Life Was Never Meant to be a Struggle
by Stuart Wilde
A handy booklet devoted to identifying and giving up struggle in all areas of life.

Life on the Leisure Track: The Possibility of Society Accepting Joblessness as a Way of Life
by Scott Sullivan
This is a magazine article from the June 14, 1993 issue of Newsweek, vol. 121, p. 48. We include it here since it's not often the mainstream media tackles such ideas.

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Schooling & Education

Dumbing Us Down: The Hidden Curriculum of Compulsory Schooling
by John Taylor Gatto
CLAWS rating: 4

The Power of Mindful Learning

by Ellen J. Langer
CLAWS rating: 5

Deschooling our Lives: Education That Matters

by Matt Hern
A wonderful and thought-provoking book of essays.
Here's a sample quote:
"The sanctity of public schools has become so reified in our bizarre North American public political consciousness that people reflexively mouth support for 'education spending' or 'school dollars' without carefully considering what they are talking about. Behind the liberal-conservative debate about how much cash to allocate to public schools is a system that nurtures the worst in humanity and simultaneously suppresses individuality and real community. The reality is that there are much better answers out there--answers that don't require professionals or large amounts of money to make them work."
CLAWS rating: 5

Rituals of Failure: What Schools Really Teach

by Sandro Contenta

School Free: The Home Schooling Handbook
by Wendy Priesnitz

* No Contest: The Case Against Competition

* Punished by Rewards: The Trouble With Gold Stars,
* Incentive Plans, A's, Praise and Other Bribes
* Education, Inc.: Turning Learning Into a Business
* The Schools Our Children Deserve: Moving Beyond Traditional Classrooms and "Tougher Standards"
* What To Look for in a Classroom and Other Essays

all by Alfie Kohn

The Teenage Liberation Handbook

by Grace Llewellyn
CLAWS rating: 5

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Corporate Hegemony, Advertising, and
"Business Culture"

When Corporations Rule The World
by David Korten

The Post-Corporate World: Life After Capitalism
by David Korten
CLAWS rating: 5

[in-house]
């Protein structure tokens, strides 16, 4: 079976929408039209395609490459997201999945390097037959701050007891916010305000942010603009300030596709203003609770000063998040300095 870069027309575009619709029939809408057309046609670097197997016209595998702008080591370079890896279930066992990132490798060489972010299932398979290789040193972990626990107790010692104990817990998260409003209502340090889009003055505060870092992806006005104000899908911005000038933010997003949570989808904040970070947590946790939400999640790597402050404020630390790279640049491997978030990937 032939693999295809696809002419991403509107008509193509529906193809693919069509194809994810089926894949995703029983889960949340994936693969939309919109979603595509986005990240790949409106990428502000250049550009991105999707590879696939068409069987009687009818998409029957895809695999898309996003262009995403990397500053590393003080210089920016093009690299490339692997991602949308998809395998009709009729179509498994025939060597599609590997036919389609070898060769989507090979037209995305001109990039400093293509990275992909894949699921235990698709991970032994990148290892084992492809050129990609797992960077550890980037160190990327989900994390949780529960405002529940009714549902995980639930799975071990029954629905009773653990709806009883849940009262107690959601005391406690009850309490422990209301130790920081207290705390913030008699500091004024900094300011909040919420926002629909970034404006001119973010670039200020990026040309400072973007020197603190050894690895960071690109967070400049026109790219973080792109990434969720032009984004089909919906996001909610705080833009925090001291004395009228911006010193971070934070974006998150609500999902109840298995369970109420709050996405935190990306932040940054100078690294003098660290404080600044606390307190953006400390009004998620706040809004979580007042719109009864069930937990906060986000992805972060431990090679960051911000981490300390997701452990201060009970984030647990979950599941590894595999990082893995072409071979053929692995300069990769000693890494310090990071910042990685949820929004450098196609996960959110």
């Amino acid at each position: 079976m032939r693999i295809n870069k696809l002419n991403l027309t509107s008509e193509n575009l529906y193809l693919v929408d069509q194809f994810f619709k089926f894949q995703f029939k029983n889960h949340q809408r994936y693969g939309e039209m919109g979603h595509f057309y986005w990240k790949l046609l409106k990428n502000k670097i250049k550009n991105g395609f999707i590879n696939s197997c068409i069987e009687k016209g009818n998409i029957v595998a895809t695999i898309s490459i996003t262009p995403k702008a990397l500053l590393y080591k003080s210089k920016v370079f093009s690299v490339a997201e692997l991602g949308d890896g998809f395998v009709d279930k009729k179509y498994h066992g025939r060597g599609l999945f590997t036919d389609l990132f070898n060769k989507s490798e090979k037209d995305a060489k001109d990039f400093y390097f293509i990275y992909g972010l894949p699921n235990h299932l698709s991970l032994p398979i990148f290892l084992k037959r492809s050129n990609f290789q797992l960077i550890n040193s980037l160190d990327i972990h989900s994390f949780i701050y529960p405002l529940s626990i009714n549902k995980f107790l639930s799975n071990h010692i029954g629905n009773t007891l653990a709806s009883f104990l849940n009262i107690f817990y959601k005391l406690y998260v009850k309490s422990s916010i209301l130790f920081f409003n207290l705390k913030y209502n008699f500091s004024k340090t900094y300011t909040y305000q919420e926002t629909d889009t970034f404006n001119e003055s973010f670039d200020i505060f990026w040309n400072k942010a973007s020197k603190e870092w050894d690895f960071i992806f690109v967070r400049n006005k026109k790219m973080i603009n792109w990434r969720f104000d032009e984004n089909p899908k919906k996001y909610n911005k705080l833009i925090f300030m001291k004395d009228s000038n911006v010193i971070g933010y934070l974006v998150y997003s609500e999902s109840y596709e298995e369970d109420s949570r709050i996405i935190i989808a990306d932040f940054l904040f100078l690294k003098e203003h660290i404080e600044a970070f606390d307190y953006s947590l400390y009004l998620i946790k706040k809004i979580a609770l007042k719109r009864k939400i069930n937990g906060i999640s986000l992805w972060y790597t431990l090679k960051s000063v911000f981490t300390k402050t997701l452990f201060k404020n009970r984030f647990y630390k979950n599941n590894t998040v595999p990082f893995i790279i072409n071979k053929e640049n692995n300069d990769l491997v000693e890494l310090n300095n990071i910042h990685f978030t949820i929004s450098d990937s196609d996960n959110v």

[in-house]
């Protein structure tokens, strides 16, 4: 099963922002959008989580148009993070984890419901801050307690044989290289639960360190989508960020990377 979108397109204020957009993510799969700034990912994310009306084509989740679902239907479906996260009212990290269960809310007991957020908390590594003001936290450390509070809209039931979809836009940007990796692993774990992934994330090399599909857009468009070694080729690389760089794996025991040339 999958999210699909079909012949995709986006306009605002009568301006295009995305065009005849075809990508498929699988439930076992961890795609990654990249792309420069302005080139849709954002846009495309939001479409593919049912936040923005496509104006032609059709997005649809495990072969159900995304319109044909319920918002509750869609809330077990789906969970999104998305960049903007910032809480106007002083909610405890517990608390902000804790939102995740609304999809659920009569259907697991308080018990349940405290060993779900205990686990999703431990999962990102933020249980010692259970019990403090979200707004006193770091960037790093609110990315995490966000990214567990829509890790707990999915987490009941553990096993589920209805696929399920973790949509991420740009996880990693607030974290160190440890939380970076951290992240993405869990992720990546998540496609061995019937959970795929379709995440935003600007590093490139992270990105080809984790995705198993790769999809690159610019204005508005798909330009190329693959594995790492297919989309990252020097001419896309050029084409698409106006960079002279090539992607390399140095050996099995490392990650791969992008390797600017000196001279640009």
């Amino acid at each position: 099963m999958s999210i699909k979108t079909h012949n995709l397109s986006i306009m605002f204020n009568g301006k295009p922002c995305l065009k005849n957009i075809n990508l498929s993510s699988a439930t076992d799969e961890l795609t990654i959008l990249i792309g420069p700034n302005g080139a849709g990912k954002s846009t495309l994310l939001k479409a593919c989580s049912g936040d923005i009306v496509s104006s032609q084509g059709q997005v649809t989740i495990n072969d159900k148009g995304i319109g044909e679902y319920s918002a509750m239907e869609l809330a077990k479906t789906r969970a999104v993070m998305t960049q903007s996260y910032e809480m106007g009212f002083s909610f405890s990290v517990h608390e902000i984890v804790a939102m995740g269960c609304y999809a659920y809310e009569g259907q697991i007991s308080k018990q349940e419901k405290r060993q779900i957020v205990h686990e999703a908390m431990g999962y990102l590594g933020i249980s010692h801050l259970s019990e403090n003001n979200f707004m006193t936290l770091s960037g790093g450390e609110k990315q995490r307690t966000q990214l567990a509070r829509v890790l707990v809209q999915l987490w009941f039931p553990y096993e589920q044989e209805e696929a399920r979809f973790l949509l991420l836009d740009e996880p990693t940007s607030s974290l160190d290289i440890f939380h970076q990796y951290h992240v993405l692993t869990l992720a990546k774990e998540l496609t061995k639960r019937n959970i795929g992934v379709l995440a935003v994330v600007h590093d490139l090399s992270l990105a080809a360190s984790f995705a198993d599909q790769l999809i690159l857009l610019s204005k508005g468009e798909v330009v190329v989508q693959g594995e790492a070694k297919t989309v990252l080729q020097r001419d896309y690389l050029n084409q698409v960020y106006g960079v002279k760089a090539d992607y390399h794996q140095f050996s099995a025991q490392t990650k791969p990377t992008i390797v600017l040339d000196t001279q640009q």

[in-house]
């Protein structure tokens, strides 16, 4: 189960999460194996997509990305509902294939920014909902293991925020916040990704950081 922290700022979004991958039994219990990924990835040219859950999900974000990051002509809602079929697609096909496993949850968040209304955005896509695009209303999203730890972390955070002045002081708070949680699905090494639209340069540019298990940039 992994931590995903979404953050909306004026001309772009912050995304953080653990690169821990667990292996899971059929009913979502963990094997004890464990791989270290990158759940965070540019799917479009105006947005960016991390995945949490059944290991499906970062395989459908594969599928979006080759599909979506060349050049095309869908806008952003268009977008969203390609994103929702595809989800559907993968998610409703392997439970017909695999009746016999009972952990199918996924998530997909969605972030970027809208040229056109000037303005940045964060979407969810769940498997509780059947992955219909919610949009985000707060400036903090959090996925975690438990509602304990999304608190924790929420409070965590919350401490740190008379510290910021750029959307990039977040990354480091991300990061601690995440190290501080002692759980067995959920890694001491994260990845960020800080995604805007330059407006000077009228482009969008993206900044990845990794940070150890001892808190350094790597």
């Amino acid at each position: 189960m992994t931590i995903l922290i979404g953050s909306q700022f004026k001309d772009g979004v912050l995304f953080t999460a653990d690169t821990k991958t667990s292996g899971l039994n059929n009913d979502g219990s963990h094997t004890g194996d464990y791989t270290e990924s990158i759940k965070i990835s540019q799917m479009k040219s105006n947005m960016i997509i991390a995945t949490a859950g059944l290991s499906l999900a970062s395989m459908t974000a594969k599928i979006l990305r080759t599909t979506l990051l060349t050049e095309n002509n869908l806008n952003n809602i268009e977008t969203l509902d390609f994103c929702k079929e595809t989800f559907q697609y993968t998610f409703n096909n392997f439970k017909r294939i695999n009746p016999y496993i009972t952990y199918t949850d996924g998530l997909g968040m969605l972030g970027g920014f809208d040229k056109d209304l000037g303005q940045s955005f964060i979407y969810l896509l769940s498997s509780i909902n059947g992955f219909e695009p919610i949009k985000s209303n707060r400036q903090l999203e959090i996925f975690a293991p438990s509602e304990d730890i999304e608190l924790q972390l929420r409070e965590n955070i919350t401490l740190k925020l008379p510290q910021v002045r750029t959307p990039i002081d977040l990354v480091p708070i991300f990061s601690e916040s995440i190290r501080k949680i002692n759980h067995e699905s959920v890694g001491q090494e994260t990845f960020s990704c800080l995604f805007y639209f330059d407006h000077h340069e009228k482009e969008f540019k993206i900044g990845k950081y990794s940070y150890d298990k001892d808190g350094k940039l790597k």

Corporations Are Gonna Get Your Mama: Globalization and the Downsizing of the American Dream

by Kevin Danaher
CLAWS rating: 4

Globalizing Civil Society: Reclaiming our Right to Power

by David Korten (Open Media Pamphlet Series)

The Corrosion of Character: The Personal Consequences of Work in the New Capitalism
by Richard Sennett

Corporate Predators: The Hunt for Mega-Profits and the Attack on Democracy
by Russell Mokhiber and Robert Weissman

Corporate Cults: The Organizational Trap and How to Escape it
by Dave Arnott

Under the Influence: The Destructive Effects of Group Dynamics
by John Goldhammer
A look at what John Andersen refers to as "teamplayermania".

Merchants of Misery: How Corporate America Profits From Poverty

Ed. by Michael Hudson

The Culture of Professionalism
by Burton Bledstein

American Education and Corporations: The Free Market Goes to School
by Devon Boyles

Commodify Your Dissent: Salvos from The Baffler
by Thomas Frank and Matt Weiland
Sarcastic, cynical, and totally hilarious. Subtitled "The Business of Culture in the New Gilded Age". This collection of opinion pieces from a great leftist journal takes on trendy management gurus like Tom Peters, advertising, urban hip consumer-happy magazines like Wired and Details, and "alternative" music culture, painting a picture of how we've "consolidated our deviance". Makes a good case for doing something about our discontent with our culture besides wearing the latest "rebel" fashions or becoming isolated and nihilistic consumers. Here's a tidbit from the introduction: "The cultural crisis of our time cannot be understood without reference to the fact that certain modes of cultural dissidence that arose in the sixties are today indistinguishable from management theory."

One Market Under God
by Thomas Frank

Captains of Consciousness: Advertising and the Social Roots of the Consumer Culture
by Stuart Ewen
A 25th anniversary edition of this excellent social history of the role of advertising in human life is now available.

Making a Killing: HMOs and the Threat to Your Health
by Jamie Court and Francis Smith

In the Name of Profit
Ed. by Robert Heilbroner